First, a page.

Daily Bible Reading for Sunday, February 18th:



Notes on How to Study the Bible

1. Read 2. Study 3. Repeat

I am teaching Bible class this morning and answering the question, “How do I study the Bible?” Since this is a site that centers on Bible study, I thought I would post the outline and notes as reference for future posts.

The blessings associated with reading the scripture do not come from a casual glance. Like anything, it takes some hard work and dedication to gain an appreciation and understanding of the Bible. We could say Ignorance breeds contempt in reference to anything, but it probably holds true with the Bible more than anything.

We Required to Study

Romans 10:17 says that our faith come from hearing the word of God. Basically, if we are not digging into God’s word, then we are not growing our faith!

Some Scripture that proves the need to study:

  • 2 Timothy 2:2 – We have to be able to teach the word
  • 2 Timothy 2:15 – Study makes us approved people of God
  • 2 Timothy 3:16 – The Bible is God’s final word for how to live
  • 2 Timothy 4:2 – We should be able to respond with God’s word
  • Acts 17:11 – The Bereans were called noble for studying the scriptures
  • Revelation 1:3 – Blessings are given to those that study and act on the scriptures

Personal Organization

Personal Bible study is a habit. If it were a bad habit, everyone would do it! In order to establish a habit, the rule of thumb is that it needs to be repeated for 21 days. It probably takes far fewer days to break the habit, so we have do as much planning and setup as we can to insure our success. We can treat our Bible study just like a meeting at work and schedule it on our calendar. This is the fist and biggest step to making the commitment.

Here are the basic steps to help you get organized:

  • Decide on a time – set an appointment
  • Decide on a place – A nice comfortable place free of distraction that will help you get into the flow of study
  • Decide on a time frame – an easy beginning of say 15 minutes will eventually turn into more as you grow!
  • Decide on a structure – Important. What are you going to use your time doing? Have a plan going in as to what you will accomplish during your study time
  • Choose a Bible reading plan or Bible study. – Rather than randomly flipping open your Bible and reading, you need a plan, like the one in the header of this site, or another of your choosing. You might also decide to follow a topical Bible study guide similar to what we might use in Sunday School
  • Pray – James 1:5 reminds us to ask God for the wisdom we lack. Be sure to invite him into your Bible study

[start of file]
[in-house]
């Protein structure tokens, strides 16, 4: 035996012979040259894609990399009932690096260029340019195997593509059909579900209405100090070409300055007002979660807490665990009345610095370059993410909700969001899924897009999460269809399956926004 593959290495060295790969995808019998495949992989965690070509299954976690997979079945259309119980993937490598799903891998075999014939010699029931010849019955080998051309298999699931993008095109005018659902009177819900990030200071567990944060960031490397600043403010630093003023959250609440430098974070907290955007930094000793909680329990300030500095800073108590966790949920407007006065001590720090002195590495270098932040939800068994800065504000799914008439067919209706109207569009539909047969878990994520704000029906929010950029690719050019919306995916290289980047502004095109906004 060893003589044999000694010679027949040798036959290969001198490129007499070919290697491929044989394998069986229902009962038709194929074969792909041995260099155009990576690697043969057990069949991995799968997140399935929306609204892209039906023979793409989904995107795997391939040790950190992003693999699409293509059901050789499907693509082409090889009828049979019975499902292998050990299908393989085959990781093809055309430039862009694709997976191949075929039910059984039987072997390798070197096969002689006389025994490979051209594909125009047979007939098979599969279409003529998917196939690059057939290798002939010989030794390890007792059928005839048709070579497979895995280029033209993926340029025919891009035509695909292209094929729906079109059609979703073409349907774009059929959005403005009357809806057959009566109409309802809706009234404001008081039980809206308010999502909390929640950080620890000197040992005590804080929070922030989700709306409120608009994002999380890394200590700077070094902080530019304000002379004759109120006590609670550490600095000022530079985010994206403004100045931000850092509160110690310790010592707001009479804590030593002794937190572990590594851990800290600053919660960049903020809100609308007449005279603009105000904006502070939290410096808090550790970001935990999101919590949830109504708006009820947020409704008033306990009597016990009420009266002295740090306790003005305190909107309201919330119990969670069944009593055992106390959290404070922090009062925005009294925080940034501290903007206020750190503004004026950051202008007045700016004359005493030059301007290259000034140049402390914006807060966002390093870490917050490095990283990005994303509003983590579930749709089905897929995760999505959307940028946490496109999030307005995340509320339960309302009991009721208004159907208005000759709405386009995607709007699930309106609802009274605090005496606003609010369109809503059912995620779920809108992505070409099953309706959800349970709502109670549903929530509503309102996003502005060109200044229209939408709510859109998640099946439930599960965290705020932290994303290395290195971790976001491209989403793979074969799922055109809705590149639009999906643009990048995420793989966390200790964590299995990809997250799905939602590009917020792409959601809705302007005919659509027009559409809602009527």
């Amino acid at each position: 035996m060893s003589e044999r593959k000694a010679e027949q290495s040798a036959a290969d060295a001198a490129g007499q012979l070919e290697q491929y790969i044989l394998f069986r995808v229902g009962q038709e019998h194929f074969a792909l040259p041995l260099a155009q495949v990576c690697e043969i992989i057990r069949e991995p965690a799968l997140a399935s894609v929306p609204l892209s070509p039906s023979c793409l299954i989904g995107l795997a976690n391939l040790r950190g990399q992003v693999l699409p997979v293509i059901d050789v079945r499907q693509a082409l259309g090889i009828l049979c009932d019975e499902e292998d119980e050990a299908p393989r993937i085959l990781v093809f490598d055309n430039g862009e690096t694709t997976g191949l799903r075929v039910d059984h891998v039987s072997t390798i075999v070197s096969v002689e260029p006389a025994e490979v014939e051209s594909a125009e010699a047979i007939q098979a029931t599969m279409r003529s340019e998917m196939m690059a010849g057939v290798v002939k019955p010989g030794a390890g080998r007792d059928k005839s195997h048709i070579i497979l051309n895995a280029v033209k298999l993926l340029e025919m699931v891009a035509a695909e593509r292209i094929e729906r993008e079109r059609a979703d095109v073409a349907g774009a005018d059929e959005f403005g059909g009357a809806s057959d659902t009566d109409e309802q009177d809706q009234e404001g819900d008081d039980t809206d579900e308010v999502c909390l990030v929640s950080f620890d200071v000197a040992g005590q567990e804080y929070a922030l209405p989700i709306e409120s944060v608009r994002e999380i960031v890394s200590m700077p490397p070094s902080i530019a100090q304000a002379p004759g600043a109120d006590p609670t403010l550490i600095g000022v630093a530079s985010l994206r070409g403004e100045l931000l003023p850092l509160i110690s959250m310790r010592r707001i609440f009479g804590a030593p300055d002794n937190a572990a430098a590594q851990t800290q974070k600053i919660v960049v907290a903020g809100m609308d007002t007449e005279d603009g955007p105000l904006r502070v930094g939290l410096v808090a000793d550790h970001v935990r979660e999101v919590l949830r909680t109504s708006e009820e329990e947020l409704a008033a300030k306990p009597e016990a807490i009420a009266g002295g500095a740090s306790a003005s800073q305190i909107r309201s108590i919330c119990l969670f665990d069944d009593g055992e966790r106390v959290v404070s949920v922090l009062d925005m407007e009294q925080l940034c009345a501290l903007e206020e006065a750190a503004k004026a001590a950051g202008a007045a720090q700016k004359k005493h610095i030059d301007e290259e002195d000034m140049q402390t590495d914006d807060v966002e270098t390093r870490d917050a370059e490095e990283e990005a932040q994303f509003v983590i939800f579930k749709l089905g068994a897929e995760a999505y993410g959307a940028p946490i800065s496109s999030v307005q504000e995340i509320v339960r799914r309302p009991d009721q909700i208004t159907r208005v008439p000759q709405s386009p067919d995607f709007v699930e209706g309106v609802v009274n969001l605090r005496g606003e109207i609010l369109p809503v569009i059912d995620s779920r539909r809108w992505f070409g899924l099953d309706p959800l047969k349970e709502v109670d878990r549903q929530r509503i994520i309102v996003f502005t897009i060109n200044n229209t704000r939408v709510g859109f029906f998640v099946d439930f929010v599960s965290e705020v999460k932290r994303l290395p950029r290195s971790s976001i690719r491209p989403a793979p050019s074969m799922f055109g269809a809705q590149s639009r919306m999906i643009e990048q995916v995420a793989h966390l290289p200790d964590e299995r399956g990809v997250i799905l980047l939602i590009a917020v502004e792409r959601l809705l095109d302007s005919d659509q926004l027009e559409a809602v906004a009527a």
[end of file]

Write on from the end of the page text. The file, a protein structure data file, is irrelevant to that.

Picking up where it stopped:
• Consider adding worship to your study – Some simple praise and song during this time would add to the benefit of study
  • Consider a Journal – I began using this site to journal my thoughts as I do my daily reading and it has really paid dividends to my understanding and retention of what I read. While writing something publically might not be your thing, a personal journal will give you the same benefit.
  • Commit – This has to be a firm appointment with God, it cannot be a hit or miss activity or it will never stick.
  • Be flexible with yourself – If you find after all of the above steps that what you are doing isn’t clicking, start over at #1 and rethink where you are in your maturity and adjust the plan accordingly. The ultimate goal is to take where you are and grow from there.

Tools

While you can (and should) just start with just your Bible, you’ll need a few items to help you along the way as you get more and more serious about your study:

  • Bible – A word for word translation is best for Bible study, especially as you mature. KJV, NKJV and ESV are my main choices for this. The ASV and NASB are also good for this purpose too.
  • A Concordance – I mean a really good one like Cruden’s Complete Concordance
  • A Dictionary – I honestly recommend Webster’s American Dictionary from 1828! It gives reference to how words are used in the Bible, especially when used with the King James Version
  • Strong’s Numbers – This helps you get down to the original words in the Hebrew and Greek to better understand what the passage is telling you.
  • Commentary – While not required by any means it can help to get an explanation of how other Bible scholars understand a passage. Always remember to compare what they say strictly to the Bible using your other tools!

This is a lot for one sitting! Over time we’ll use this as a building block for more on how to study God’s word.

About Butch Adams

In addition to writing this blog and contributing elsewhere, I have served as elder and deacon in the various places I have worshiped. In these duties, I have concentrated my attention on the area of education - both in outreach to seekers through the Internet and inside the congregations for ongoing Bible scholarship. Comments and thoughts about referenced material in the article above are Copyright 2018 by Butch Adams . Any referenced material belongs to its owners and every attempt has been made to use it according to their wishes.

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